I would just say, on the broader category of loitering munitions, well, you know, there is - broad categories of capabilities - I'll call them capabilities - that always come up. They typically are long range fires, air defenses - integrated air defenses, including counter-UAS, some types of - of air-to-ground and ground-to-ground. These always come up in these conversations, and then, of course, ways to do C2 and targeting.
So there's not any one - only one topic that comes up. And again, back to loitering munitions, there's lots of different options that the U.S. has and other countries have that all have different capability of endurance, different warhead sizes, et cetera.
So I just - there's lots of options out there. It's not really a supply chain or industrial base issue.
Q: Great, thank you.
STAFF: Tom Bowman, NPR?
Q: Yeah, for Bill LaPlante, you mentioned microelectronics, ball bearings, and you talked about increasing production. Any other items you can talk about in particular?
And then ...
DR. LAPLANTE: I apologize, I cut you off. Solid rocket motors.
Q: OK. Anything else?
DR. LAPLANTE: Let's see. I'm trying to think. Those are the big ones right now. Solid rock - sometimes, it's very specific casings for certain type of weapons that will come up but the main ones are individual parts and microelectronics that become obsolete. They were fine 10 years ago but they're not produced anymore, so we have to find a replacement for them.
Solid rocket motors, there's a very limited solid rocket motor industrial base in the world, not just in the United States, because the application of them is largely not commercial. And so that always comes up.
And then each munition or each capability, it's a little different. It's sort of like you just have to go into the full path of how many suppliers there are and find the critical path, but the common ones are there and they're common across - across industry.
Q: OK. And for Sasha Baker, you mentioned strengthening Ukraine's hand. Now, this issue keeps coming up. For many weeks, the Ukrainians have been asking for ATACMS. They are getting Soviet era tanks, of course, from Poland, Slovenia, but they want Abrams tanks. So are both of these items still unlikely to happen? And if so, why?
MS. BAKER: So I - you know, I don't know - we're in a constant conversation with the Ukrainians about their needs and what it is that they think that they need and why and what we can provide and how we can meet their capabilities.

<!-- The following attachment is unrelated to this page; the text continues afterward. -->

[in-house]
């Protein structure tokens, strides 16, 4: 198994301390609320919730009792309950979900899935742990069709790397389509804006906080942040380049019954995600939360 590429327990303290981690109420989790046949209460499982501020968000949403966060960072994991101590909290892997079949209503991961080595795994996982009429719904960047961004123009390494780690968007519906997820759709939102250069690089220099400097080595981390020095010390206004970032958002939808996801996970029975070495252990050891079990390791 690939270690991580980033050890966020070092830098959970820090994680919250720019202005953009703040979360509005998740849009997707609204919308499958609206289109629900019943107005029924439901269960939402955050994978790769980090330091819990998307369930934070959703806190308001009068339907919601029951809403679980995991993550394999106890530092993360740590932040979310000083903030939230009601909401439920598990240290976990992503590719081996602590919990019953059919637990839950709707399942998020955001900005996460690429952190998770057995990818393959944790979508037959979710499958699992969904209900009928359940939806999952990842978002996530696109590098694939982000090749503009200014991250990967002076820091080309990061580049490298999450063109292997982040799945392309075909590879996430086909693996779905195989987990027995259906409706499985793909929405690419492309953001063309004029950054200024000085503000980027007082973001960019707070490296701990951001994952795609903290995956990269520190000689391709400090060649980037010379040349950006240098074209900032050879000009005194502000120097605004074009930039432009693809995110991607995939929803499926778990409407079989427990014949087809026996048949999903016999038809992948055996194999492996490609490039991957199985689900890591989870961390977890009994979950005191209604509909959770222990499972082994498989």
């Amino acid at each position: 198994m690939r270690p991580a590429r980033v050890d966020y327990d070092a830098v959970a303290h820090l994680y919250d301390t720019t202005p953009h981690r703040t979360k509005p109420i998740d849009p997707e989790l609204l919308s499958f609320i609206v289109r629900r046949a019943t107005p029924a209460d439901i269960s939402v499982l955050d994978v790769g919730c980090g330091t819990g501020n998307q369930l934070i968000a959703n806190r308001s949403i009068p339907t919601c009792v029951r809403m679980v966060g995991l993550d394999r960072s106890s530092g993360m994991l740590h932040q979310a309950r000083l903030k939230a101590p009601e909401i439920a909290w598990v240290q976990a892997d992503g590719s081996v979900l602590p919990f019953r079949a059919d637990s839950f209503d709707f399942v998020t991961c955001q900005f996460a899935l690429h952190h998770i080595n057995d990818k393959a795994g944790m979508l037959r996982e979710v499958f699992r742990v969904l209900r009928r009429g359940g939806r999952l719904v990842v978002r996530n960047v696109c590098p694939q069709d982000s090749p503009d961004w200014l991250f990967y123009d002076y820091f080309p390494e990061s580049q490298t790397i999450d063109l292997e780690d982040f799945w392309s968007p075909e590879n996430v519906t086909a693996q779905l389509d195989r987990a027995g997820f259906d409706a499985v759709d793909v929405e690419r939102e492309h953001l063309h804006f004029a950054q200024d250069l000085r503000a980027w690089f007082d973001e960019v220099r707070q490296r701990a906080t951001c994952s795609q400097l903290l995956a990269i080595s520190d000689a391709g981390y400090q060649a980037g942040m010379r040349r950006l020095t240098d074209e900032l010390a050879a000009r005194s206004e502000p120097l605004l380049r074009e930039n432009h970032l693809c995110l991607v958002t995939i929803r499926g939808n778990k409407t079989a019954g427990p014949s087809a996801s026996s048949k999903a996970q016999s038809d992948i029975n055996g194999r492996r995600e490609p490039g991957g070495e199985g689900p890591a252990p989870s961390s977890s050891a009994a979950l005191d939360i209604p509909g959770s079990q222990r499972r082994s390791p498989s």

On ATACMS specifically, you know, we believe that we're providing the Ukrainians with the range of capabilities that are commensurate with the fight that they're executing, based on the requirements that they've identified for us.
You know, we really believe that the most critical requirement for Ukraine right now is the GMLRS munitions that can reach most of the targets that they have identified within Ukrainian territory. And we've seen that they're using them to great effect.
So I don't have anything new for you in terms of additional capabilities that we may or may not provide to Ukraine.
Q: And as far as Abrams, which they've been asking for as well?
MS. BAKER: Yeah, I mean, we're in an ongoing conversation with the Ukrainians about, again, what will the future force look like. That analysis is underway in the Joint Staff and elsewhere in the department - I'll - you know, in - again, in constant coordination with the Ukrainians, but I don't have anything more for you today on that.
Q: Oh, OK. Thank you.
STAFF: All right. Let's go to Paul Hanley, AFP.
Q: Hi. Going back to the question about UAVs, is there a - can you talk about the technology changes and the - how hard it is to address advances? I'm thinking of - is it - is it - do you need new technologies to defend against Iranian drones? Do the Ukrainians need new technologies or better drones to overcome defenses from the other side? Is this - is there a kind of technology bottleneck in this situation?
DR. LAPLANTE: No, not really. Actually, contrary, perhaps, that - a lot of public perception, those UASs or whatever you want to call them are not that high tech. I mean, there's - many of them are things you can just buy off the shelf.
The issue is, as people get better, these are countries or warfighters get better at the tactics of using them, and how to -- you know, and then figure out what works, in many ways it mirrors the counter -- the IED and counter-IED struggle in CENTCOM that we experienced in the early -- earlier 10 years ago.
Whereas the adversary is constantly changing how they are using them and then the defenses are always try to change to how to counter them. And so it's a -- and that's really the race, it's about TTP, it's what they call tactics, techniques, and procedures. So, for example, if you know, if you want to use a UAS with -- that has a warhead on it, and you want to use it to crash into something with precision, basically use it almost as a one-way -- think of it as a controllable weapon, which is how some of them are being used, that is a tactic you can use. And the question is, what is the best way to defend against that?
And so there has been -- fortunately, over the last decade this has been worked very hard and there is lots of different techniques on how to defend against them. But every time there is a new defense against them, then typically the offense will figure out a way around that. It's very much analogous to the IED/counter-IED. So it's really not technology. It's really just rapidly changing your tactics on both sides.
Q: ... is there some -- oh, I'm sorry. Excuse me.
MS. BAKER: Well, I was just going to expound on what Bill was saying, but why don't you ask your second question and then -- and happy to try to...
Q: The follow-up is what can the West do to help (INAUDIBLE) the Ukrainians better defend against Iranian drones?